Called to Be a Pastor?

The Strategy to Pursue

Paul encourages Timothy to “practice these things; devote yourself to them.” In context, “these things” includes both growth in godliness and devotion to preaching and teaching.

Hopefully the emphasis on godliness is obvious to you. The road to landing in a particular pastoral ministry must include being increasingly conformed to the likeness of Christ (1 Tim. 4:10, 2 Cor. 3:18). Journal. Fast. Pray. Grow in grace. Here I heartily recommend The Discipline of Grace by Jerry Bridges.

Along with growing in godliness, Paul also tells Timothy to sharpen his skills in handling the Word. “Until I come, devote yourself to the public reading of Scripture, to exhortation, to teaching” (1 Tim. 4:13).

Specifically, if you believe God is calling you to pastoral ministry, you might:

(1) Memorize Scripture. By God’s grace, when I was preparing for ministry, there was a period of several years where I tried to memorize one verse per day. Twenty years later I continue to review those verses. This is not nearly so difficult as it sounds. It only requires a system and a few minutes a day.

 

If you need more convincing of the value of Scripture memory, listen to John Piper share his testimony. Nothing can be more strategic in being actually called to the pastorate of a Word-centered church than memorizing Scripture.

(2) Complete all the formal training you can. I understand that Spurgeon didn’t go to seminary. I know that too much weight can be assigned to the value of a master of divinity. But if you have the opportunity, take advantage of a seminary curriculum designed to give broad preparation for the pastorate. It is worth living in a 500-square-foot apartment or working at UPS if you can learn from godly professors.

(3) Preach and teach every chance you get. It may be that sometime in the next couple of months Tim Keller will give you a shout and ask you to fill the pulpit for him while he is on vacation.

Then again, maybe not.

Chances are that your early opportunities to preach will be more like mine. The first sermon I preached was at an assisted living center. My wife sang a solo before I preached. About five minutes into the sermon one elderly lady, who was speaking far louder than she realized, said to another, “I wish his wife had just sang another solo.”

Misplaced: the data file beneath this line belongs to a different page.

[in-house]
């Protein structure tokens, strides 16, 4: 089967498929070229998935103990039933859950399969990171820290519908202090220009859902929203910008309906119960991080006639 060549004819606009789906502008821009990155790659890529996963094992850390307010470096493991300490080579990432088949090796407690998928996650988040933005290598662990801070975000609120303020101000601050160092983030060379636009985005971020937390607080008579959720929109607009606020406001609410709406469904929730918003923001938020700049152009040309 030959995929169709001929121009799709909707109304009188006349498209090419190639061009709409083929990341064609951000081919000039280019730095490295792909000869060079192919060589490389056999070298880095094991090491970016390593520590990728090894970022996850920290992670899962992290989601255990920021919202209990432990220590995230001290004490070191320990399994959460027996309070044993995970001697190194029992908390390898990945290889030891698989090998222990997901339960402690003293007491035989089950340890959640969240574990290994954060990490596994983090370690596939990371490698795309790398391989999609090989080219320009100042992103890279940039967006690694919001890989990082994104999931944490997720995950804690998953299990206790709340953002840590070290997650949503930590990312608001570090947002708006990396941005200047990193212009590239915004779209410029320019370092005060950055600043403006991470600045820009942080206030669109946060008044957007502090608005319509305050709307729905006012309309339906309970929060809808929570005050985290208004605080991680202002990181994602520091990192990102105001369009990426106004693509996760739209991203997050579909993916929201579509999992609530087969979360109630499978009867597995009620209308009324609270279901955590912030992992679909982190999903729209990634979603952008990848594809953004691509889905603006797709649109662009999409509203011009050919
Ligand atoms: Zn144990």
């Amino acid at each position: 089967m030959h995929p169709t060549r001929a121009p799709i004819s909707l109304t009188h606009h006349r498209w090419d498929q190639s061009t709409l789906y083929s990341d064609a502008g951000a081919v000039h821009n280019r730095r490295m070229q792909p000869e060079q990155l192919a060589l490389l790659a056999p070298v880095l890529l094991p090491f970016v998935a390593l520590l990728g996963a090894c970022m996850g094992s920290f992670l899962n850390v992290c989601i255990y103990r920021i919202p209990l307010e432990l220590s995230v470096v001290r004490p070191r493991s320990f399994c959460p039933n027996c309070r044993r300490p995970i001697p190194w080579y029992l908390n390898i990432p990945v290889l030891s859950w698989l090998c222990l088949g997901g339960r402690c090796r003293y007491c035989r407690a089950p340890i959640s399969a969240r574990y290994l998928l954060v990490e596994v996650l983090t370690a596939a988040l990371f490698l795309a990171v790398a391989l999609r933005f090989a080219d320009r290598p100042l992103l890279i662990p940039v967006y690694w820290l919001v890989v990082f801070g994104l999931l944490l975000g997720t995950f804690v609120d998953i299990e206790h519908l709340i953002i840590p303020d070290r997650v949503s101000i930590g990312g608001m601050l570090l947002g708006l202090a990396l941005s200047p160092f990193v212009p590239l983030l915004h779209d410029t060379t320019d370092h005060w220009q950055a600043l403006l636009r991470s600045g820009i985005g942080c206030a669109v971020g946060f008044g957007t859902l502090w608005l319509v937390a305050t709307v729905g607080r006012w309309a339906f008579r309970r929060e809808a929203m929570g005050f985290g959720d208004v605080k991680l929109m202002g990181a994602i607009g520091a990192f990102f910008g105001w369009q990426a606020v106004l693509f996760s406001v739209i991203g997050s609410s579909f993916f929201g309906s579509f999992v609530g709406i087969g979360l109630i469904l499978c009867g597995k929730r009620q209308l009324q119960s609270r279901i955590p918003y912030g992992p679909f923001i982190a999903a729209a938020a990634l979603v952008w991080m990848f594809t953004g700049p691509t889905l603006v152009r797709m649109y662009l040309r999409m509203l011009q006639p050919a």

Looking back, I understand her pain. The sermon was awful, but it was my chance to give myself wholly to preaching and teaching. Years later, I am comforted knowing that many I preached for were hard of hearing.

Teaching opportunities should also be seized. Much of the time I was in seminary I taught two Sunday school classes. The first was at 8 a.m. and sparsely attended. Although there was no way I could have known it at the time, my diligence in teaching was a vital part of having my first pastoral opportunity.

(4) Endure as many humbling critiques as possible. If you’re going to get better, sparks need to fly (Prov. 27:17). Find someone who truly understands homiletics and teaching to help you grind off the rough edges.

 

If you find the right person to critique you, it’s sure to be humbling. I vividly recall the first time I preached in front of Haddon Robinson. I didn’t necessarily expect him to be converted under my preaching. But I thought perhaps he would nod in approval. It wasn’t happening. He just turned to the others in my doctoral class and said, “I just don’t think it worked. Did any of you think it did?” No one rushed to my defense. Indeed, my cohorts solemnly agreed with Haddon.

Fortunately, what I also remember is Haddon explaining why my sermon didn’t work. His input continues to help my preaching every week. As I have recounted in vivid detail, my first attempt at writing theology met with an even more epic failure: “D-.” I still cringe. Oh the humanity! But I made much progress in giving myself wholly to preparation for pastoral ministry.

Become a student of what constitutes biblical preaching. One of my goals with the book When the Word Leads Your Pastoral Search was to equip pastoral search committees to evaluate preaching. Perhaps you could ask one of the elders in your church to read through the chapters on what to look for in biblical preaching and use the evaluation form to critique one of your sermons or lessons. If you get an “A” he was probably too nice. Find someone else.

 

From Gospel Coalition

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